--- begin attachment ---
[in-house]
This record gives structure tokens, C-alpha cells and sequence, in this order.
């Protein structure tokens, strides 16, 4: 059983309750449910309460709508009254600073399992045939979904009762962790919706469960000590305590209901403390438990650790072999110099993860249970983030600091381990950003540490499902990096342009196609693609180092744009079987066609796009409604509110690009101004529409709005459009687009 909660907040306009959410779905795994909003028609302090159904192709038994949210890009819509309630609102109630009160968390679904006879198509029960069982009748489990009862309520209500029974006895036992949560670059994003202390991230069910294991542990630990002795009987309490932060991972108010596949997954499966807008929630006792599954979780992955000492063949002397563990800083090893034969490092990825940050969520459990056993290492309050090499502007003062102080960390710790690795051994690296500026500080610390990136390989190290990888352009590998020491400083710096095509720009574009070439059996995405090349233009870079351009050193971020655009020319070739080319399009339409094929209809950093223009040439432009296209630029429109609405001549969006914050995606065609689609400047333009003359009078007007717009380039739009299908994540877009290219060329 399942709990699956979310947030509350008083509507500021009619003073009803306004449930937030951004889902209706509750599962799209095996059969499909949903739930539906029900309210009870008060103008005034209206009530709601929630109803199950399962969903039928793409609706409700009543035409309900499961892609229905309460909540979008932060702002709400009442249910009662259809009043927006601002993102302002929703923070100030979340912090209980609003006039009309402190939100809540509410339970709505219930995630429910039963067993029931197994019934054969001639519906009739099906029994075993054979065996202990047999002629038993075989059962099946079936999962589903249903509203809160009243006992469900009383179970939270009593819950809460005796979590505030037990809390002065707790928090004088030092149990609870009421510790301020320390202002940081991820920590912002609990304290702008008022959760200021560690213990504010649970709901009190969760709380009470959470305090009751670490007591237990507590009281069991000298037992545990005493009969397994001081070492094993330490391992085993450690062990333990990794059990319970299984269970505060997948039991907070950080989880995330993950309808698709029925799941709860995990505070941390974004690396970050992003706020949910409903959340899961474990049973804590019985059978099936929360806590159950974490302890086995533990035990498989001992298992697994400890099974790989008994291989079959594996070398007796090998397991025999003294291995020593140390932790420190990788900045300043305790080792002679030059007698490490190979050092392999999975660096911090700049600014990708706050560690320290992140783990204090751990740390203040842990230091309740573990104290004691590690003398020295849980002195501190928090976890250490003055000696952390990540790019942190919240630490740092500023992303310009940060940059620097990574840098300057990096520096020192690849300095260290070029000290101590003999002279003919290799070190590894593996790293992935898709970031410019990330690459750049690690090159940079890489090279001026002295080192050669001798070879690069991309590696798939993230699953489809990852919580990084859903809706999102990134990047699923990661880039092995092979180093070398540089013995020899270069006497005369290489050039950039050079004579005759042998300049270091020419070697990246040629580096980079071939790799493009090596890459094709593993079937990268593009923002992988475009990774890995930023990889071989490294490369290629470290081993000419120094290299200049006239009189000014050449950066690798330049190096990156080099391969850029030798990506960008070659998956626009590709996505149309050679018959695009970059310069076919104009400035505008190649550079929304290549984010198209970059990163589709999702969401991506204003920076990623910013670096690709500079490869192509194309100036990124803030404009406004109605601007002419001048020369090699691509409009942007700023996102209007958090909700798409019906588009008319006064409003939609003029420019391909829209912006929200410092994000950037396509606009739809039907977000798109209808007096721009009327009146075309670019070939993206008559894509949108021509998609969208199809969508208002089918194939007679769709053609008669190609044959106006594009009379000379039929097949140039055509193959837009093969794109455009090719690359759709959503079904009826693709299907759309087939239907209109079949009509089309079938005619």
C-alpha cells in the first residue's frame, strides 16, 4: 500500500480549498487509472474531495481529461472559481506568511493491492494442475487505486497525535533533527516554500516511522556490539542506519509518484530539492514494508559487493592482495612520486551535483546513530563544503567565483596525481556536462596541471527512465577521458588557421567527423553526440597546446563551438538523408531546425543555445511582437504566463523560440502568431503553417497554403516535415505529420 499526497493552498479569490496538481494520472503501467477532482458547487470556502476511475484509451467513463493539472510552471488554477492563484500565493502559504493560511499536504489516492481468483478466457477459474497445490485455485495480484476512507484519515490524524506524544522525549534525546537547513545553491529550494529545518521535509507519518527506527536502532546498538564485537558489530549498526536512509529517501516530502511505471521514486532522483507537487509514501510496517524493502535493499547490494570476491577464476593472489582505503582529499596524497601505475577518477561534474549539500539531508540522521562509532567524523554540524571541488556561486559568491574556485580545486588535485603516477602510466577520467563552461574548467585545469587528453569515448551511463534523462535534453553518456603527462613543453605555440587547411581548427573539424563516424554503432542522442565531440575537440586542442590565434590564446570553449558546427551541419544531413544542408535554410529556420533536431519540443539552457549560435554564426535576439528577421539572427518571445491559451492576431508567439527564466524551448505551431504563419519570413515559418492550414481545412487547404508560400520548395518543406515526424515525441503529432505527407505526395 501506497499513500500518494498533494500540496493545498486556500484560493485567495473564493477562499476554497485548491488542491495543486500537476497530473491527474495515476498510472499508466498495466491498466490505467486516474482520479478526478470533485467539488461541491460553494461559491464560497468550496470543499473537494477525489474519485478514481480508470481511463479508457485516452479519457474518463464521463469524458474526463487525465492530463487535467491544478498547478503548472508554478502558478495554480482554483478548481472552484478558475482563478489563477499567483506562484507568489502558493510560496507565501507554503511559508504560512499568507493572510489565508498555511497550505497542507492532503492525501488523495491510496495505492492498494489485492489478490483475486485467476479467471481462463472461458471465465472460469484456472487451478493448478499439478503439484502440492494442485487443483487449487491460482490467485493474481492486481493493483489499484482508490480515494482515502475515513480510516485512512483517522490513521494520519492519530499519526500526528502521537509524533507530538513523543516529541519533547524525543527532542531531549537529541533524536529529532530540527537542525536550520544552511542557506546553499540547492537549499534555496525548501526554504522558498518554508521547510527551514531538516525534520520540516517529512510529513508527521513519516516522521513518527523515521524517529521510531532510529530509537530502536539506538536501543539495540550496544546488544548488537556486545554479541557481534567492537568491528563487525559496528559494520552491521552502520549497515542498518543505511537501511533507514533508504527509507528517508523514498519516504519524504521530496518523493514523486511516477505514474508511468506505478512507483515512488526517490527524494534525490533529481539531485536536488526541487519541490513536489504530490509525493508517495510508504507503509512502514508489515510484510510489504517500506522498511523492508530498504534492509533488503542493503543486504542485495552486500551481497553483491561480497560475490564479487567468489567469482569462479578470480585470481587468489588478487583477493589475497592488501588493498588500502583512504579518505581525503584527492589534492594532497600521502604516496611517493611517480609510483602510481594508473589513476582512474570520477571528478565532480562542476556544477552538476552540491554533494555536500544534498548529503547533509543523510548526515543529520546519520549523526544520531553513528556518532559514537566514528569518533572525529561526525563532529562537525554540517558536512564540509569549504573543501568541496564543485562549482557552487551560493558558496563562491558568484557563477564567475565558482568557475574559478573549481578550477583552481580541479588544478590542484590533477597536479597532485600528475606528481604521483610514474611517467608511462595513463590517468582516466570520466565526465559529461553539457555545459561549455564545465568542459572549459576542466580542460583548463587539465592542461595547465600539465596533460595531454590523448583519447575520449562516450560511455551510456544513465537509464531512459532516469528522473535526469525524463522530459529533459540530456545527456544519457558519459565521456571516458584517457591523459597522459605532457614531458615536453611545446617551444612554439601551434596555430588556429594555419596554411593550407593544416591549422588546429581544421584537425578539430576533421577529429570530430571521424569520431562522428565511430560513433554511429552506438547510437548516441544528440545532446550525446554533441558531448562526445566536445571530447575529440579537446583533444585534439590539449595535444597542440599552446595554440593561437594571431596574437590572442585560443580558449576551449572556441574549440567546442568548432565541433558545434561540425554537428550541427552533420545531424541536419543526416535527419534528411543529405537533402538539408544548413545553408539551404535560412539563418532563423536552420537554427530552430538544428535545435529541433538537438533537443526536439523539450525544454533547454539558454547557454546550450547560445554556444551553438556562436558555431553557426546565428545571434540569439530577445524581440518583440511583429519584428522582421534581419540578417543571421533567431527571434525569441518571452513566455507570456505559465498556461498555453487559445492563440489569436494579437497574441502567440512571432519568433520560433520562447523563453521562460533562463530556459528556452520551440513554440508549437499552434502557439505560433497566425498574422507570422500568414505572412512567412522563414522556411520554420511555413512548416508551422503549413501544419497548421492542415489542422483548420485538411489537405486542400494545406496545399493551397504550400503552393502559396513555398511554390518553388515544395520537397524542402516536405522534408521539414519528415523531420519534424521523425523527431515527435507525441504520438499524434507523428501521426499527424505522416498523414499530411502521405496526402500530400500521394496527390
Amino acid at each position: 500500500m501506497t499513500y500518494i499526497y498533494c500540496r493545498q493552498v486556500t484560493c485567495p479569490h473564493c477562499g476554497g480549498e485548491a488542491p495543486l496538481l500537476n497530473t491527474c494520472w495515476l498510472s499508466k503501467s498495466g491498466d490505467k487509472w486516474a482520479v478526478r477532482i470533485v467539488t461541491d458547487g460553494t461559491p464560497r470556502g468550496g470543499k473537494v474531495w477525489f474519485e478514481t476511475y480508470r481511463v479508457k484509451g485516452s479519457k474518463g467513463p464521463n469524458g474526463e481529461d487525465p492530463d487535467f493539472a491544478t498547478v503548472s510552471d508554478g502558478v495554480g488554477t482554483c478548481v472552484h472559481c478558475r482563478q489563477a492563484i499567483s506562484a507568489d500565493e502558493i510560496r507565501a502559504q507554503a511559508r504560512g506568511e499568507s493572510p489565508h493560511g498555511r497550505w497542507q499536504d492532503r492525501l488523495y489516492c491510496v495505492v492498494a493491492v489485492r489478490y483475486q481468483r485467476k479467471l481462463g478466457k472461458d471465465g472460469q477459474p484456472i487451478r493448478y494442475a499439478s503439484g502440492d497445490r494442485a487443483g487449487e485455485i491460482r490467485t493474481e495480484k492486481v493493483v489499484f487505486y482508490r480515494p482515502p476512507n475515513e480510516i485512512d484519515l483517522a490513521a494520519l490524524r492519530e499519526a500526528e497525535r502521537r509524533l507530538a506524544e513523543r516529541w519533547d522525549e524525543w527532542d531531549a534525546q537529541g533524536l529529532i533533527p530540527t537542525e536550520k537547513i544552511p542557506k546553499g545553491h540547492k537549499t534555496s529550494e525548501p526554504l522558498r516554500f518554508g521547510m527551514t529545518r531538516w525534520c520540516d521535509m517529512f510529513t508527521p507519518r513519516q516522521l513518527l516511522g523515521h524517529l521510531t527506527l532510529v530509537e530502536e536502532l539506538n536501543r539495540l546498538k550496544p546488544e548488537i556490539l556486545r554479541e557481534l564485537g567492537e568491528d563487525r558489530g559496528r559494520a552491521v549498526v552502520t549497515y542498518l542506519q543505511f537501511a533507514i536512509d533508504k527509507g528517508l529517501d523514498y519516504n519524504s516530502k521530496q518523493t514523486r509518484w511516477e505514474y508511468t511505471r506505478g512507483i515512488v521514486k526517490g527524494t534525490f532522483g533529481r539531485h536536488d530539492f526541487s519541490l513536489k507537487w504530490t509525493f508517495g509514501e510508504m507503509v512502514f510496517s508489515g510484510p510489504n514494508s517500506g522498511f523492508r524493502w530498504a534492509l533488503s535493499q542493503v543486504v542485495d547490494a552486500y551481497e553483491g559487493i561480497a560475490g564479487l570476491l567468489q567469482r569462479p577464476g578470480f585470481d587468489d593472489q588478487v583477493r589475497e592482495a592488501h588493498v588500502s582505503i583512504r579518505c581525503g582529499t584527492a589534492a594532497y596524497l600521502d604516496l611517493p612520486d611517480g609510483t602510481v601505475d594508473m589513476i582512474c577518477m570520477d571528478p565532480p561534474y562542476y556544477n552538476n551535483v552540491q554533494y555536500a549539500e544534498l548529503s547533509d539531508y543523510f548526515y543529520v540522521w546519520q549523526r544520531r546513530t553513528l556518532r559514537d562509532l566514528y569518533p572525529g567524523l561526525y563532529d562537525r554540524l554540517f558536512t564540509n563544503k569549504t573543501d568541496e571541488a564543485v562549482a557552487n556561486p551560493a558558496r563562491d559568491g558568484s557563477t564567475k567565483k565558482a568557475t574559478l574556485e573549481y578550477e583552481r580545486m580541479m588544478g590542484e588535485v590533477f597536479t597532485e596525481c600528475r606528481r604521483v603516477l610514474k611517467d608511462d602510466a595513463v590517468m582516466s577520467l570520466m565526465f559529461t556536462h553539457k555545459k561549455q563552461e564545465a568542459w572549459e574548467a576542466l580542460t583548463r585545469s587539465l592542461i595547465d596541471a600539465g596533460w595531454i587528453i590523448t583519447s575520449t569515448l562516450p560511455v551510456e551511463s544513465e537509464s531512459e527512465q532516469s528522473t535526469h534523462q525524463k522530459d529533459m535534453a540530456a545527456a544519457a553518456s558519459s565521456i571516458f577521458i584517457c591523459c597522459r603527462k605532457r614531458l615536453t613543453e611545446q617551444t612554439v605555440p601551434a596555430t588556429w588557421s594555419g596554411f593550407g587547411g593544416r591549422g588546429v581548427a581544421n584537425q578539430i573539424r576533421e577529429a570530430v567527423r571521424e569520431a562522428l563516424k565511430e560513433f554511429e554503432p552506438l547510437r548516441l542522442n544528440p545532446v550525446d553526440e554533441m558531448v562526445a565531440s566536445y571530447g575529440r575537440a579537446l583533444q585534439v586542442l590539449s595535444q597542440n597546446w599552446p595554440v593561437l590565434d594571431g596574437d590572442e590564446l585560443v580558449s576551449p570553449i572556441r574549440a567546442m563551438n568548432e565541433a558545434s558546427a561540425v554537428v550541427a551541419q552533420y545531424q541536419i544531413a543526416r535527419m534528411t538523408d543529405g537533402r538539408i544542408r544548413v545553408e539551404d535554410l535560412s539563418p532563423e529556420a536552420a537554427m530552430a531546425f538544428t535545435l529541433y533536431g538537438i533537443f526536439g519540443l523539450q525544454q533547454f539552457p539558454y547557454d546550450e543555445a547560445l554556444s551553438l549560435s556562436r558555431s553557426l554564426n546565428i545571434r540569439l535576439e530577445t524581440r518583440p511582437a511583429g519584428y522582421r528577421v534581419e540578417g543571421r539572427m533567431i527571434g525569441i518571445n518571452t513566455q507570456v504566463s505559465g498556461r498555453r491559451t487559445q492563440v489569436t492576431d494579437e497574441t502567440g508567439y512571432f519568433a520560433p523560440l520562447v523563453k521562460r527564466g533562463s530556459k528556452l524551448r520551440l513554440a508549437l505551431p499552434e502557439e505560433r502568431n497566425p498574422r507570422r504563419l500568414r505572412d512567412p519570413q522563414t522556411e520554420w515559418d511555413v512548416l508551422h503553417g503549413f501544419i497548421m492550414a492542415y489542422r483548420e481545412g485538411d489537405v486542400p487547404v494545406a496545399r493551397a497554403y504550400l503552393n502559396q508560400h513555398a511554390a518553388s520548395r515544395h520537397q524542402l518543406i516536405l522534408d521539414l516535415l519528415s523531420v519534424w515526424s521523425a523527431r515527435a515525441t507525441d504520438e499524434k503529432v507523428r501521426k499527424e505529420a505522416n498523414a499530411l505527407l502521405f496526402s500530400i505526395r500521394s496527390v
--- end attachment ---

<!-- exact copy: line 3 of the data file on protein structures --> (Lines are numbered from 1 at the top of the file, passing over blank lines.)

């Protein structure tokens, strides 16, 4: 059983309750449910309460709508009254600073399992045939979904009762962790919706469960000590305590209901403390438990650790072999110099993860249970983030600091381990950003540490499902990096342009196609693609180092744009079987066609796009409604509110690009101004529409709005459009687009 909660907040306009959410779905795994909003028609302090159904192709038994949210890009819509309630609102109630009160968390679904006879198509029960069982009748489990009862309520209500029974006895036992949560670059994003202390991230069910294991542990630990002795009987309490932060991972108010596949997954499966807008929630006792599954979780992955000492063949002397563990800083090893034969490092990825940050969520459990056993290492309050090499502007003062102080960390710790690795051994690296500026500080610390990136390989190290990888352009590998020491400083710096095509720009574009070439059996995405090349233009870079351009050193971020655009020319070739080319399009339409094929209809950093223009040439432009296209630029429109609405001549969006914050995606065609689609400047333009003359009078007007717009380039739009299908994540877009290219060329 399942709990699956979310947030509350008083509507500021009619003073009803306004449930937030951004889902209706509750599962799209095996059969499909949903739930539906029900309210009870008060103008005034209206009530709601929630109803199950399962969903039928793409609706409700009543035409309900499961892609229905309460909540979008932060702002709400009442249910009662259809009043927006601002993102302002929703923070100030979340912090209980609003006039009309402190939100809540509410339970709505219930995630429910039963067993029931197994019934054969001639519906009739099906029994075993054979065996202990047999002629038993075989059962099946079936999962589903249903509203809160009243006992469900009383179970939270009593819950809460005796979590505030037990809390002065707790928090004088030092149990609870009421510790301020320390202002940081991820920590912002609990304290702008008022959760200021560690213990504010649970709901009190969760709380009470959470305090009751670490007591237990507590009281069991000298037992545990005493009969397994001081070492094993330490391992085993450690062990333990990794059990319970299984269970505060997948039991907070950080989880995330993950309808698709029925799941709860995990505070941390974004690396970050992003706020949910409903959340899961474990049973804590019985059978099936929360806590159950974490302890086995533990035990498989001992298992697994400890099974790989008994291989079959594996070398007796090998397991025999003294291995020593140390932790420190990788900045300043305790080792002679030059007698490490190979050092392999999975660096911090700049600014990708706050560690320290992140783990204090751990740390203040842990230091309740573990104290004691590690003398020295849980002195501190928090976890250490003055000696952390990540790019942190919240630490740092500023992303310009940060940059620097990574840098300057990096520096020192690849300095260290070029000290101590003999002279003919290799070190590894593996790293992935898709970031410019990330690459750049690690090159940079890489090279001026002295080192050669001798070879690069991309590696798939993230699953489809990852919580990084859903809706999102990134990047699923990661880039092995092979180093070398540089013995020899270069006497005369290489050039950039050079004579005759042998300049270091020419070697990246040629580096980079071939790799493009090596890459094709593993079937990268593009923002992988475009990774890995930023990889071989490294490369290629470290081993000419120094290299200049006239009189000014050449950066690798330049190096990156080099391969850029030798990506960008070659998956626009590709996505149309050679018959695009970059310069076919104009400035505008190649550079929304290549984010198209970059990163589709999702969401991506204003920076990623910013670096690709500079490869192509194309100036990124803030404009406004109605601007002419001048020369090699691509409009942007700023996102209007958090909700798409019906588009008319006064409003939609003029420019391909829209912006929200410092994000950037396509606009739809039907977000798109209808007096721009009327009146075309670019070939993206008559894509949108021509998609969208199809969508208002089918194939007679769709053609008669190609044959106006594009009379000379039929097949140039055509193959837009093969794109455009090719690359759709959503079904009826693709299907759309087939239907209109079949009509089309079938005619």